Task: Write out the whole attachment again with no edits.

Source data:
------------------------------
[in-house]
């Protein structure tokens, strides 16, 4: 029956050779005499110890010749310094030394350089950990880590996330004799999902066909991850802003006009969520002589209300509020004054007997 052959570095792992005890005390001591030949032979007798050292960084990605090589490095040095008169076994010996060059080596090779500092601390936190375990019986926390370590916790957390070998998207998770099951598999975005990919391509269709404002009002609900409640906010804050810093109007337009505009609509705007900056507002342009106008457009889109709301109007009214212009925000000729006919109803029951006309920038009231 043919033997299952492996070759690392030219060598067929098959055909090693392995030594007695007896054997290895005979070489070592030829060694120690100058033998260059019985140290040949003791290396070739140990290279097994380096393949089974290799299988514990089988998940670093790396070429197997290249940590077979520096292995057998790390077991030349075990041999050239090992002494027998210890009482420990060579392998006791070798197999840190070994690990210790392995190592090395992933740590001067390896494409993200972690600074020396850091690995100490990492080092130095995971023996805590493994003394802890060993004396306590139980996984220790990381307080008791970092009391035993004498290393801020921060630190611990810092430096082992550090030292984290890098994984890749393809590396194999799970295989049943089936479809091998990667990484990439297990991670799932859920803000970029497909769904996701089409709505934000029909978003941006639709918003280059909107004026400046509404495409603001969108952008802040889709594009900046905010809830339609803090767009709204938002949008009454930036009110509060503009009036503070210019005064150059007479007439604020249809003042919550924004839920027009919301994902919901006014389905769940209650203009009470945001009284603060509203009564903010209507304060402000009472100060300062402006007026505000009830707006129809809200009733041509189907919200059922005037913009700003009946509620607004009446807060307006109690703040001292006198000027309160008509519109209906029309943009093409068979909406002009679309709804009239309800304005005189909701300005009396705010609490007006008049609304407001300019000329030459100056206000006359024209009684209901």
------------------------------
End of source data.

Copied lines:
[in-house]
């Protein structure tokens, strides 16, 4: 029956050779005499110890010749310094030394350089950990880590996330004799999902066909991850802003006009969520002589209300509020004054007997 052959570095792992005890005390001591030949032979007798050292960084990605090589490095040095008169076994010996060059080596090779500092601390936190375990019986926390370590916790957390070998998207998770099951598999975005990919391509269709404002009002609900409640906010804050810093109007337009505009609509705007900056507002342009106008457009889109709301109007009214212009925000000729006919109803029951006309920038009231 043919033997299952492996070759690392030219060598067929098959055909090693392995030594007695007896054997290895005979070489070592030829060694120690100058033998260059019985140290040949003791290396070739140990290279097994380096393949089974290799299988514990089988998940670093790396070429197997290249940590077979520096292995057998790390077991030349075990041999050239090992002494027998210890009482420990060579392998006791070798197999840190070994690990210790392995190592090395992933740590001067390896494409993200972690600074020396850091690995100490990492080092130095995971023996805590493994003394802890060993004396306590139980996984220790990381307080008791970092009391035993004498290393801020921060630190611990810092430096082992550090030292984290890098994984890749393809590396194999799970295989049943089936479809091998990667990484990439297990991670799932859920803000970029497909769904996701089409709505934000029909978003941006639709918003280059909107004026400046509404495409603001969108952008802040889709594009900046905010809830339609803090767009709204938002949008009454930036009110509060503009009036503070210019005064150059007479007439604020249809003042919550924004839920027009919301994902919901006014389905769940209650203009009470945001009284603060509203009564903010209507304060402000009472100060300062402006007026505000009830707006129809809200009733041509189907919200059922005037913009700003009946509620607004009446807060307006109690703040001292006198000027309160008509519109209906029309943009093409068979909406002009679309709804009239309800304005005189909701300005009396705010609490007006008049609304407001300019000329030459100056206000006359024209009684209901």